Learning calligraphy appealed to me because I enjoy painting and sketching with ink and brush.  Plus, I bought one of those calligra-pens a while back and impressed the heck out of people with my fancy penmanship.  At this point I should mention that I do not have good handwriting.  Way back in elementary school when we were graded on how well we wrote (not as in how literate we were, but how well we formed the letters of the alphabet), invariably I got terrible marks. So anything that would let me leave this ancient shame behind sounded appealing.

Well, it turns out that writing with a chiseled marker from an art store is NOT the same thing as Chinese calligraphy.  That was a painful surprise.  We used a brush and ink, which I have done many times in the past (although never before with an authentic calligraphy brush from China), but we were expected to produce uniform lines.  Uniform!  As in all the same width.  That’s not what calligraphy is, I thought.  Haven’t you seen wedding invitations done in calligraphy?  Lines change from thick to thin and have exquisite pointy endings.  ‘No, no,’ My professor told us.  ‘We will learn the old method with precise lines and rounded endings.’  You know, the really difficult (impossible?) way to use an ink and brush.

I tried, I really did.  But the same character defect that gave me horrific penmanship also made calligraphy a pipe-dream for me.  Sure, those graphic design and illustration majors made it look easy.  ‘See?’ My professor would say.  ‘This is beautiful!  Do it like this.’   But my hand had other ideas (or was my Chinese brush actually evil?).  Thick lines, thin lines, big old blotches, that’s what I produced.  ‘In China, we practice for years.  We must have perfect calligraphy to be a scholar.’  Hmmm, in that case, I think even kindergarten would have been out of my reach.  Although hearing that during the Cultural Revolution scholars were ranked just below prostitutes made me think that maybe I still had a chance to make something of myself there.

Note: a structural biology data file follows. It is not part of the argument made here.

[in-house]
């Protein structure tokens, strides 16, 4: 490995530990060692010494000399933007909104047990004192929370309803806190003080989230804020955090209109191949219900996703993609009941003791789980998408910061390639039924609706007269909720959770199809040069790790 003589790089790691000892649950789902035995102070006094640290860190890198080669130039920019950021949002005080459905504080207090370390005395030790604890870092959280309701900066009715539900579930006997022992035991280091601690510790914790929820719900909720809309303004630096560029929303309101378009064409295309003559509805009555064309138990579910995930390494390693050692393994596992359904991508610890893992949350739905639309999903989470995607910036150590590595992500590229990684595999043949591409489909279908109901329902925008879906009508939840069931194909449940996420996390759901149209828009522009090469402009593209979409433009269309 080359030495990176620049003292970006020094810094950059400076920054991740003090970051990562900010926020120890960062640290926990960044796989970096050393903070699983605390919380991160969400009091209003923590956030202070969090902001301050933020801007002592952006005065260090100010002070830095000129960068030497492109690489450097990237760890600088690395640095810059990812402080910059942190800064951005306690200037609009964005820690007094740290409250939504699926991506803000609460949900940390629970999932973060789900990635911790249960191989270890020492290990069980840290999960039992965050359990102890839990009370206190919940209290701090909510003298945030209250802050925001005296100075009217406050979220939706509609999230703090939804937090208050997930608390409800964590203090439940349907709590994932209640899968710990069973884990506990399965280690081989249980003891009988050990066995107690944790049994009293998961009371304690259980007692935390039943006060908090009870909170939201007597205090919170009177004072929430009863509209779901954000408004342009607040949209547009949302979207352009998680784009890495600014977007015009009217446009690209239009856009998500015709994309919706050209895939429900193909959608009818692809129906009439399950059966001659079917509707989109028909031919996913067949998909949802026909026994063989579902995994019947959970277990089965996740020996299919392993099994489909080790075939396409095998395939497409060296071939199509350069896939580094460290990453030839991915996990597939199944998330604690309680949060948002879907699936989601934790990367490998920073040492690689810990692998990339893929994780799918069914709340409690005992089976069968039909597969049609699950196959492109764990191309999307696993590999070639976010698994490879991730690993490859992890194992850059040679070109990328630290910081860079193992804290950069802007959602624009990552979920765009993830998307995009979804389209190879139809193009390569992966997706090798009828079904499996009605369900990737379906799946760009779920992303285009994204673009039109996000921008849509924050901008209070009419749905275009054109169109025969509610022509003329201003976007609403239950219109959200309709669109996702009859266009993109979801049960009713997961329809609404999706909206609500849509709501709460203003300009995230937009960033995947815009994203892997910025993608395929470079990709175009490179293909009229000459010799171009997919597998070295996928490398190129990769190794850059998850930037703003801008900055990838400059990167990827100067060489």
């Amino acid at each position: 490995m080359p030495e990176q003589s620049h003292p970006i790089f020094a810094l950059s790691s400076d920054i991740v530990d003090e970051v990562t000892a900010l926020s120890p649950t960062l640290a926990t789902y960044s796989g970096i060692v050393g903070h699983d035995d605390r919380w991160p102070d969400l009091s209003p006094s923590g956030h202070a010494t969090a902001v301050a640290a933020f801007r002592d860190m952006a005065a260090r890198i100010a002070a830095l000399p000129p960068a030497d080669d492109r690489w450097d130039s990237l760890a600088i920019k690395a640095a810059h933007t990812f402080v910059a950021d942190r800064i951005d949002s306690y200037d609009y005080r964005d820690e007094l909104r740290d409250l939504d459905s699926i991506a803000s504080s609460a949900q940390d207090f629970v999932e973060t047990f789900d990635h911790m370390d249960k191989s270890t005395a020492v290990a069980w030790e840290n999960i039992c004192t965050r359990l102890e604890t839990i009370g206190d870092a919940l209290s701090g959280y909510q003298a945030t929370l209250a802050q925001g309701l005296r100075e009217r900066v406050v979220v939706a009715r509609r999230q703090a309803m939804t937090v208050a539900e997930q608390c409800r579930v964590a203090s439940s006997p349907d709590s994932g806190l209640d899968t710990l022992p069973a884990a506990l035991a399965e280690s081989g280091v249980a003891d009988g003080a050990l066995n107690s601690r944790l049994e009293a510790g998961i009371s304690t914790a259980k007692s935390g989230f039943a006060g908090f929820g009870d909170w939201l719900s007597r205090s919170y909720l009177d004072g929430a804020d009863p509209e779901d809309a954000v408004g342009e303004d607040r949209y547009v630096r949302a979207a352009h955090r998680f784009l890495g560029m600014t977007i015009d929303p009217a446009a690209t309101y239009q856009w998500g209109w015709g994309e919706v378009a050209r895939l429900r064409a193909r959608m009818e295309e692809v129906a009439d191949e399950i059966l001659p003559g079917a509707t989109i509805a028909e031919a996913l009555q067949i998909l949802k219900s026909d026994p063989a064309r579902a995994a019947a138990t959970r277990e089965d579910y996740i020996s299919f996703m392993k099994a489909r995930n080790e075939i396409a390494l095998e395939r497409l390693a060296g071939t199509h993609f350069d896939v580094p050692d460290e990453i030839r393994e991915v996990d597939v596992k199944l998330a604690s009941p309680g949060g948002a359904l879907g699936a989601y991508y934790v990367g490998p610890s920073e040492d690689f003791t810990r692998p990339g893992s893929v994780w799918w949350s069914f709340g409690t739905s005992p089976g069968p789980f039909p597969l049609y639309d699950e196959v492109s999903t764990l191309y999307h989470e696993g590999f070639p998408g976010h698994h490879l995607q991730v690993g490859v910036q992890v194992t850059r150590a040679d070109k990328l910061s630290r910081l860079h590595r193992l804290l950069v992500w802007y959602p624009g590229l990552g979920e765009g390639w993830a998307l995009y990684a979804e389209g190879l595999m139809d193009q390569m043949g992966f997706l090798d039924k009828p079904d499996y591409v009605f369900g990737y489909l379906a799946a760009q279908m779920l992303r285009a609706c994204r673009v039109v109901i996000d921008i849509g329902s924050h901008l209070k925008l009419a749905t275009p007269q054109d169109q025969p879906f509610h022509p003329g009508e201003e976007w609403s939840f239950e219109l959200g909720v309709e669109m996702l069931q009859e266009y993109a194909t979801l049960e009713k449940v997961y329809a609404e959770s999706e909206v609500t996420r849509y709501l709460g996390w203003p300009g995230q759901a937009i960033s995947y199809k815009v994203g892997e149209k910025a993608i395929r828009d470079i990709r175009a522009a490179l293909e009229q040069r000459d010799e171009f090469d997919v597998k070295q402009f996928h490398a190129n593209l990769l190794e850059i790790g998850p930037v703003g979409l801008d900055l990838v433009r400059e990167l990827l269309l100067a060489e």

This practice was torture to me.  My brush had a mind of its own, going this way and that.  I am not a precise person.  Meticulousness (meticulosity?) does not come easily to me.  That’s why most of my art has a ‘sketchy’ quality about it.  Sketchy – the art school euphemism for messy.  I love welding steel fast and furiously, leaving the welds visible.  I tell people that it makes my art interesting.  Thank god my professors embrace ‘process’ so I can get away with that.  I do well despite (or because of?) my messy tendencies. But this whole calligraphy control nightmare put me right into my place at the bottom of the class.

And then we started painting birds…..

Here we could be freer, allowing the ink, water, and brush to guide us rather than trying to control them.  ‘Interesting brush marks,’ My professor said.  ‘Be more sketchy.’  Sketchy!!  This was my kind of art.  I can do messy (oops, I mean sketchy).  Finally I could relax and really enjoy painting.  The results were kind of pleasing – I even cut out several of my practice birds and made greeting cards out of them.  You made those? my classmates asked, not really believing me.  Yup.  And with my calligraphy name stamped on them as well, they looked positively post-kindergarten!

Of course, none of this success translated into improved calligraphy (as my ‘masterpiece’ example proves).   Rather, with birds I may have progressed to grade school, but in calligraphy I have many years of kindergarten ahead of me.  Perhaps there is still a place for me in a higher ranked category?